The housing crisis deeply impacted millions of Americans. Communities, both urban and rural, are still far from recovery. Neighborhoods experienced the housing crisis in different ways. There isn’t a one-size-fits-all solution to the problems that communities still face.

We worked with the Woodstock Foundation, a economic justice organization in Illinois, to create a data and mapping tool on housing and economic conditions to the neighborhood level.

The site brings together 74 datasets on the well-being of local communities. Data ranges from the average amount of mortgage debt people take on to the rate of foreclosure filings in the Chicago region and elsewhere in Illinois. The tool provides a roadmap to the dozens of local organizations that are working in housing and economic justice in Illinois. Community organizations in Illinois use the tool to inform their decisions on where to how to do their work.

Where the highest income census tracts are in the Chicago six-county region

Optimizing for big, complex data

Housing data is complex, and Woodstock Foundation gathered amazingly granular statistics about housing data in Illinois. This data existed primarily in spreadsheets. Woodstock is a small nonprofit, and we wanted to ease as much as possible the burden of maintaining a complicated website.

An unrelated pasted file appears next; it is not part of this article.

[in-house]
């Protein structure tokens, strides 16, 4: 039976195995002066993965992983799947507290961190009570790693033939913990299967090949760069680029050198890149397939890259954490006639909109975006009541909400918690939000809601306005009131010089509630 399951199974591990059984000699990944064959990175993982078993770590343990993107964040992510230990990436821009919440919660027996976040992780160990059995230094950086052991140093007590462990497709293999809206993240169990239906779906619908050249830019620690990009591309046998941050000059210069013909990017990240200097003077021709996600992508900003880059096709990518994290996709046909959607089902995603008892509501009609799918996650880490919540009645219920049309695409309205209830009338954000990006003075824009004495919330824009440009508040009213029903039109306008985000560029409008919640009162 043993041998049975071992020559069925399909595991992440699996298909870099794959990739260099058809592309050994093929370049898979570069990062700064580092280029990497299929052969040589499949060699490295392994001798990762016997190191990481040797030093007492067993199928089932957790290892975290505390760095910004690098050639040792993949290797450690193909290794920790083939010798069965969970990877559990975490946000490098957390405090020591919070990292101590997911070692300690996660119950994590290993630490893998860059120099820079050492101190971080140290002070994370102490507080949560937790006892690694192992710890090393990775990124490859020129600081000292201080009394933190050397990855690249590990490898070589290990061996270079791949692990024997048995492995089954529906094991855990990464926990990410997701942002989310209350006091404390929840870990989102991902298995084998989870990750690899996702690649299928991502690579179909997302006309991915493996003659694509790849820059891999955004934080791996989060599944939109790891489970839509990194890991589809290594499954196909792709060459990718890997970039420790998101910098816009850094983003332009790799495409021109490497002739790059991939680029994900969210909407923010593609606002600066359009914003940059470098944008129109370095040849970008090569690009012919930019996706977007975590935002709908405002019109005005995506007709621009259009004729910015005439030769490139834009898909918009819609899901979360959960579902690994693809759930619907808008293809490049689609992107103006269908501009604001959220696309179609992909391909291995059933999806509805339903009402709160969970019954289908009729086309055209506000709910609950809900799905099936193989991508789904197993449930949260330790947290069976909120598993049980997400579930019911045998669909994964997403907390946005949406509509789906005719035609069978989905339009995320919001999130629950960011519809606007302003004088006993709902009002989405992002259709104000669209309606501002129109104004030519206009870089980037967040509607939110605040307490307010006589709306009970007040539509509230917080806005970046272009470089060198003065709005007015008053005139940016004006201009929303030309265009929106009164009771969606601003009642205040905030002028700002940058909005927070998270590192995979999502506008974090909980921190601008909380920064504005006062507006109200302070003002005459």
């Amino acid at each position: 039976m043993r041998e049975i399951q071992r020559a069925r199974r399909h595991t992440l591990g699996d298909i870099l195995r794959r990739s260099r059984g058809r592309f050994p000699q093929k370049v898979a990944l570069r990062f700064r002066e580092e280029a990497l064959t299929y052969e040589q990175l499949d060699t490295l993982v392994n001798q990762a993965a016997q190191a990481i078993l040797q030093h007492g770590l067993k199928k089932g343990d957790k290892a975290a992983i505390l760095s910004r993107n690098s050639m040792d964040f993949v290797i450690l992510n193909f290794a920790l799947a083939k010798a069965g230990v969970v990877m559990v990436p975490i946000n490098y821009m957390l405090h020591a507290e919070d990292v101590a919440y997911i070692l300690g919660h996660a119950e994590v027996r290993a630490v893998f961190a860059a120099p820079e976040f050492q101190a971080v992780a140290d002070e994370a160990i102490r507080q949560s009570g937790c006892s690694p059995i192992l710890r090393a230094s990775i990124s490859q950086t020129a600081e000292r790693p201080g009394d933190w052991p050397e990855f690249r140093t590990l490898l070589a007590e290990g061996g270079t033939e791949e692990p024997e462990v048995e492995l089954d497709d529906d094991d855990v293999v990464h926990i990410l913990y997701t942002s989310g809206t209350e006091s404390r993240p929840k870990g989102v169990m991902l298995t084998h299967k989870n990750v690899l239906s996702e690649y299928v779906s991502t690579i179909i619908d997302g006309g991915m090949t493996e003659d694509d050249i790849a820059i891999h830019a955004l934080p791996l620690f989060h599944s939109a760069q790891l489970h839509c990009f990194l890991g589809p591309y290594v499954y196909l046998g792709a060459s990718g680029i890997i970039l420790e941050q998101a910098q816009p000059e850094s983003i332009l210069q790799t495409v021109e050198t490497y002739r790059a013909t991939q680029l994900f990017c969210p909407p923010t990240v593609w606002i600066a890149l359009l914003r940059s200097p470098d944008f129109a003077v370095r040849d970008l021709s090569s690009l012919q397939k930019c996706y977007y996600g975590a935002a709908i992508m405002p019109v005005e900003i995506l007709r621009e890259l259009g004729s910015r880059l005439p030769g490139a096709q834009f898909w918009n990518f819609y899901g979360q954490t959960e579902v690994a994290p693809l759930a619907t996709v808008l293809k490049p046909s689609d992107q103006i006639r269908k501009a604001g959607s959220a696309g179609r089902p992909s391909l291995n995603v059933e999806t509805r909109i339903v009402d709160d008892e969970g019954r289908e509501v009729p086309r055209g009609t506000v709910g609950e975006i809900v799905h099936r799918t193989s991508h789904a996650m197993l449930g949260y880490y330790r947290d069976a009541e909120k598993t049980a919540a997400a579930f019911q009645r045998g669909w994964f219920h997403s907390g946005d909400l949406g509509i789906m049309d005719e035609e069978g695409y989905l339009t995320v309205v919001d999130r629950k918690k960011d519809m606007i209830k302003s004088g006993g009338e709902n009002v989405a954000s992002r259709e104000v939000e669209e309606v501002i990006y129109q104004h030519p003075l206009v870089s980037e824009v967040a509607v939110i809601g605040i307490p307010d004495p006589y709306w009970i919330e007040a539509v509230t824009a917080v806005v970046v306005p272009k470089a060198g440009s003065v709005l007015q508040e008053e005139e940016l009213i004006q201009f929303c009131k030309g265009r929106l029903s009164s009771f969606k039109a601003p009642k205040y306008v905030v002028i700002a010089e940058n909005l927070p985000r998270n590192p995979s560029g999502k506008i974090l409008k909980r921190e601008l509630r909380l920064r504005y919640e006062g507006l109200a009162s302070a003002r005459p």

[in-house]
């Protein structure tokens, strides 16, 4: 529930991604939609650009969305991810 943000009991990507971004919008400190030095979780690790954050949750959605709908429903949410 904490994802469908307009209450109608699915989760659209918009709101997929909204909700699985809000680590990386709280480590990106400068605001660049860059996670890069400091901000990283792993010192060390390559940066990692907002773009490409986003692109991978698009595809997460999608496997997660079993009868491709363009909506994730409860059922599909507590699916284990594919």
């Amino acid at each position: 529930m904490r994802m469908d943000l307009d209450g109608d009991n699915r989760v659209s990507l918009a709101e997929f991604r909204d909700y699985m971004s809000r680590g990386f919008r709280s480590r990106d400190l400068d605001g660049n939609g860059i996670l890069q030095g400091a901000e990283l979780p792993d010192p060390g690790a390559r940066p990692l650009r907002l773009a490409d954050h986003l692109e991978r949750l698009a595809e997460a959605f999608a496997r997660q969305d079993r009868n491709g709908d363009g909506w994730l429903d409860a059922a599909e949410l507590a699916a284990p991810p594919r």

We wrote a python library to break up their spreadsheets into JSON. Every time you switch to a new facet of housing data, every time you view a different year or category of that data, your browser incrementally downloads a new JSON file. Although those files in aggregate would take ages to load, individually they are manageable. Those scripts, along with the rest of the site, are open-source.

To further reduce load times, we use the topojson spec to reduce the size of geographic boundary data. This allowed us to separate geographic data from numerical data, and only download those complex census tract boundaries once. As you select new indicators, code that runs in your browser re-connects the new data to those boundaries on the fly.

Using vector-based geographical boundaries has other benefits. It allowed us to use a mouse click on an overlaying geographic boundary and a point-in-polygon test to find, for example, which congressional representative is responsible for which census tract.

Detecting congressional boundaries

Census tracts over multiple years

Census tracts change between census years, creating problems when mapping census tract data over multiple years. Tract ID, or FIPS codes can either refer to a different neighborhood or disappear entirely.

As part of this project we built an open source tool, the pulls from Census Bureau relationship files to show the difference between two years.